Appeal of "Needs to Improve" CRA Rating - (Second Quarter 1999)
A bank formally appealed the "Needs to Improve" CRA rating assigned at the most recent examination. Senior management and the board believed the ratings were incorrect based on the following:
- A low percentage (22 percent) of the bank's lending in its assessment area, and
- A small percentage of the bank's lending to businesses of different sizes; 16 percent of the bank's commercial loans were to small businesses, and 27 percent of the loans were of a loan amount less than $100,000.
The bank concurred with the percentages arrived at, but disagreed with the individual component ratings assigned to "Lending in the Assessment Area" and "Lending to Borrowers of Different Incomes and to Businesses of Different Sizes." Senior management of the bank believed the statistics were reasonable when their business strategy was taken into account. The appeal also noted the bank's prior CRA rating was "outstanding."
In the CRA appeal, the board and management stated that although they agree with the numerical analysis used to determine the CRA rating, the statistics are reasonable when the bank's business strategy and performance context is taken into account. Further, based on dollar volume of credit extended within the bank's assessment area, the bank has satisfactorily performed under the CRA regulations. The appeal noted the bank does not fit the profile of a typical community bank. It specializes in providing credit, trade, and depository services to small and medium size manufacturing companies located in the United States and several international emerging markets. The bank's typical borrower is a privately owned and operated company with annual sales of $2-25 million, and has been in business for at least three years. The bank extensively uses government guaranteed loan programs and typically will sell either the entire loan or the guaranteed portion of the loan, while retaining servicing rights.
The bank accomplishes its business strategy through the operation of one full-service office and eight loan production offices (LPOs) throughout their geographic region of the country. In addition, the bank has contracts with 11 international agents located in the emerging markets of South America, Central America, Mexico, Middle East, Asia, South Pacific, and South Africa.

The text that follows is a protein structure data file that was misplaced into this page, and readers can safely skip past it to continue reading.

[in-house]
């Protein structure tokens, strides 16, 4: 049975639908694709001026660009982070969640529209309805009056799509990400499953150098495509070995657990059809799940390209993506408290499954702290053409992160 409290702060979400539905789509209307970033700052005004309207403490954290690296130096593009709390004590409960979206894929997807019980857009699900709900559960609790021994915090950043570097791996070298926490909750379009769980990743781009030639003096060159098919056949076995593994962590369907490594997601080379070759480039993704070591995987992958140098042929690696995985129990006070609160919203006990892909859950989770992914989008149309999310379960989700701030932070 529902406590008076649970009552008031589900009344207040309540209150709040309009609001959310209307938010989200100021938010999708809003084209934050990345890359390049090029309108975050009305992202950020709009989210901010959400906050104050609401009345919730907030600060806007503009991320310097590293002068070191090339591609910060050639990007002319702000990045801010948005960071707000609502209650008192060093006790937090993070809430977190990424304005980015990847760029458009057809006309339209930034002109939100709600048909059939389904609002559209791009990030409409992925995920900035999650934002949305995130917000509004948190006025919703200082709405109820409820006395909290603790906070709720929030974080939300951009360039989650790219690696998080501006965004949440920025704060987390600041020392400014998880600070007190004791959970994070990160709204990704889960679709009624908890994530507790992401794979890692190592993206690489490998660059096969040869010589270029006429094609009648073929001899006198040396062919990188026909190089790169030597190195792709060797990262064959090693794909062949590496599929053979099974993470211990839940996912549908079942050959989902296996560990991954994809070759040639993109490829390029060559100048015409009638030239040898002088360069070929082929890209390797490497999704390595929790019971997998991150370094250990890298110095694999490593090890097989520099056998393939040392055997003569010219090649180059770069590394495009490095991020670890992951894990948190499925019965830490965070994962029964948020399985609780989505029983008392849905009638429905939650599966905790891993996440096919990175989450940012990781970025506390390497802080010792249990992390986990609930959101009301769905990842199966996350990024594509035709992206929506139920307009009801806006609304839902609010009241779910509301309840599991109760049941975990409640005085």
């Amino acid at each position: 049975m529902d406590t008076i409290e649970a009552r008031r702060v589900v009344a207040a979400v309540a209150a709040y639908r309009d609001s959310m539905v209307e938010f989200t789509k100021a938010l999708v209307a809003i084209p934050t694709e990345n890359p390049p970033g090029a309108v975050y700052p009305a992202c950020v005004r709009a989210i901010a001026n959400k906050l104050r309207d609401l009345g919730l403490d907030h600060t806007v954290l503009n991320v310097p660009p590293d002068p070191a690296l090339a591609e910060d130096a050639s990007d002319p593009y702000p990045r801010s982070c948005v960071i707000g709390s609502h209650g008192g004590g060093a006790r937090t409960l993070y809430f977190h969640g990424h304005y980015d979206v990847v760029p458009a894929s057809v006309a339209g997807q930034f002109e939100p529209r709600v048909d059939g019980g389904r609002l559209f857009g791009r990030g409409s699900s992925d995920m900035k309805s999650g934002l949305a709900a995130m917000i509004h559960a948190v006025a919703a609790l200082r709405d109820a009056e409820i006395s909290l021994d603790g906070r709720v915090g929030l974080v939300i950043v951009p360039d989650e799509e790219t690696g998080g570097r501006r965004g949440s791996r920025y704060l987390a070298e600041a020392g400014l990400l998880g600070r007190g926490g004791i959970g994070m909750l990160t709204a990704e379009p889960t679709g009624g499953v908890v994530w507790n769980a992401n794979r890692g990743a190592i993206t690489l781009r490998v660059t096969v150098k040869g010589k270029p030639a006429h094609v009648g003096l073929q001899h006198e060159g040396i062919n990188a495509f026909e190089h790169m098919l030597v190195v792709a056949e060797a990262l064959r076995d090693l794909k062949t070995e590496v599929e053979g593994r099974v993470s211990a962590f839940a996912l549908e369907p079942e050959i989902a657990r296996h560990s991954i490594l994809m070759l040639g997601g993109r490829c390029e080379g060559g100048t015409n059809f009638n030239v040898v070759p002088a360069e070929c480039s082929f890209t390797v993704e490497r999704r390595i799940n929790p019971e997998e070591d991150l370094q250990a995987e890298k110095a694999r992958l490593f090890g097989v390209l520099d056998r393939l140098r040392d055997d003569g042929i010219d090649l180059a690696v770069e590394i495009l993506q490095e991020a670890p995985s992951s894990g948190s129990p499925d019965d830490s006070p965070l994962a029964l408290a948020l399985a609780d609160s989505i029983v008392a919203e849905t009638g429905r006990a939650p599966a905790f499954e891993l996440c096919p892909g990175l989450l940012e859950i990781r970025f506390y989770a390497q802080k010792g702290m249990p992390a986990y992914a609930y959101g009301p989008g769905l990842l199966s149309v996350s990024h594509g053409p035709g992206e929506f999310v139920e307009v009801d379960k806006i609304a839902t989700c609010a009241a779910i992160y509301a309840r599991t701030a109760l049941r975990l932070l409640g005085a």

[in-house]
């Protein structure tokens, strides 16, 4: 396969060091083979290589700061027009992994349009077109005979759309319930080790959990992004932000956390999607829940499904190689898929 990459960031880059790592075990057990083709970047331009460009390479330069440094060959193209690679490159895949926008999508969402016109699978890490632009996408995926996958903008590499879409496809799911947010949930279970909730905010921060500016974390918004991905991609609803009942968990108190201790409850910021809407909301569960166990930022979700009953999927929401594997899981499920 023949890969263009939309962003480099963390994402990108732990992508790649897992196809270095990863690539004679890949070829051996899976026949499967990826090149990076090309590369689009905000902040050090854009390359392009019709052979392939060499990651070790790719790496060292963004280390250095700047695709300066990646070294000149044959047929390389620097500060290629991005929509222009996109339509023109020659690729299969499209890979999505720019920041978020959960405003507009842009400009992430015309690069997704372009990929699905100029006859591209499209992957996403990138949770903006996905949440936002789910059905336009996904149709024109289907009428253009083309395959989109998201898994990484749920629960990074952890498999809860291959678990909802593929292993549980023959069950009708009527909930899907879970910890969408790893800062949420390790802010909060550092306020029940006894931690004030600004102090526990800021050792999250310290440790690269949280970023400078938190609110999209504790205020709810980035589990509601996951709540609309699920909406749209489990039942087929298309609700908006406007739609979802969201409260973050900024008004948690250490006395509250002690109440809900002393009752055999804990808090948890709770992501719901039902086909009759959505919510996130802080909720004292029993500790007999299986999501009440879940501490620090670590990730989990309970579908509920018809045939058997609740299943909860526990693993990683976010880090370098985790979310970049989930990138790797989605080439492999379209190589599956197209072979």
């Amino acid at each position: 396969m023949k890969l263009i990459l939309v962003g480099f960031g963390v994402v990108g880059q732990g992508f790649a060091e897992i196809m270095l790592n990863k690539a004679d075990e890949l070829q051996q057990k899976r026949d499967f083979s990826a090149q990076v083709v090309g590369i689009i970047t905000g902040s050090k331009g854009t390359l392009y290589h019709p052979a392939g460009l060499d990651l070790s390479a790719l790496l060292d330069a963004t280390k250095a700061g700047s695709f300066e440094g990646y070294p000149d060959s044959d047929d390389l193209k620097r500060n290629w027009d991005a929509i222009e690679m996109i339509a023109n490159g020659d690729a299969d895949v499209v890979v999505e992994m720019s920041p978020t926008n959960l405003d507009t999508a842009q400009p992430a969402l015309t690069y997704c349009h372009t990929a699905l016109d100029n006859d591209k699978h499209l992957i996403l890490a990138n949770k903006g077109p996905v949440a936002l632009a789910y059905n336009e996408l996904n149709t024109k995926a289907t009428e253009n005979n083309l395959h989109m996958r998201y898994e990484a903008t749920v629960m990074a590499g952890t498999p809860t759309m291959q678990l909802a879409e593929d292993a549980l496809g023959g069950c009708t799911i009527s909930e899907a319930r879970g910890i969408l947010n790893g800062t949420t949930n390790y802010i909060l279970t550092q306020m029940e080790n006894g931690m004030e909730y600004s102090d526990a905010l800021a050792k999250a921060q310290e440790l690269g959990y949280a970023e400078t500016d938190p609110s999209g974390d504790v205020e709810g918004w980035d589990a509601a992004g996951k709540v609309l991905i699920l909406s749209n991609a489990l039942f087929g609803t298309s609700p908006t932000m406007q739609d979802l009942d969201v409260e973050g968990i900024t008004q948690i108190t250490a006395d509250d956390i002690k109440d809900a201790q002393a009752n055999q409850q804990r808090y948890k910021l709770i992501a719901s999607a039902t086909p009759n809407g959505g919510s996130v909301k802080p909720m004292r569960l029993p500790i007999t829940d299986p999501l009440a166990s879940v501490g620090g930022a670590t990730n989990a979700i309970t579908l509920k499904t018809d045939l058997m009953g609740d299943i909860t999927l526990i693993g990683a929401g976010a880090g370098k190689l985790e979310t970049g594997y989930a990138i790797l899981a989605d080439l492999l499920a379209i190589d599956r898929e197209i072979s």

Given the bank's business strategy and performance context, the key issue in this appeal was if the bank had satisfactorily met the credit needs of its community. The facts involved in this appeal are not in dispute. The supervisory office did not dispute, and indeed used in its evaluation of the bank's CRA efforts, the statistical analysis prepared by the bank's CRA officer. The "needs to improve" rating was based on the determination that the bank "does not meet standards for satisfactory performance" for two assessment criteria-"Lending in Assessment Area" and "Lending to Borrowers of Different Incomes and to Businesses of Different Sizes." Further, the "Loan to Deposit Ratio" and "Geographic Distribution of Loans" were found to "exceed the standards for satisfactory performance" and "meet the standards for satisfactory performance," respectively.
In evaluating a bank's CRA activities, a full understanding of the performance context in which it operates is necessary. The performance context considers the economic condition and demographics of the assessment area, competition, and the types of products and services offered by the bank. In the case of this bank's CRA evaluation, the performance context was an integral component of the ombudsman's analysis because of the unique business plan and product delivery systems employed by the bank. While the CRA activities of other similarly situated financial institutions are considered, bank-by-bank comparisons are not a component of the overall rating process.
Lending in Assessment Area
In general, an institution that does not originate more than 50 percent of its lending in its assessment area will not meet the standards for satisfactory performance. However, the significance of this factor may be mitigated when considering performance context issues such as competition, economic conditions, a bank's product line, or a bank's business strategy. In addition, when an institution has a high level of lending outside its assessment area because of the use of non-traditional product delivery systems, favorable consideration may be given for loans to low- and moderate-income persons and for small businesses and farm loans that are made outside the assessment area, provided the institution has adequately addressed the needs of its assessment area.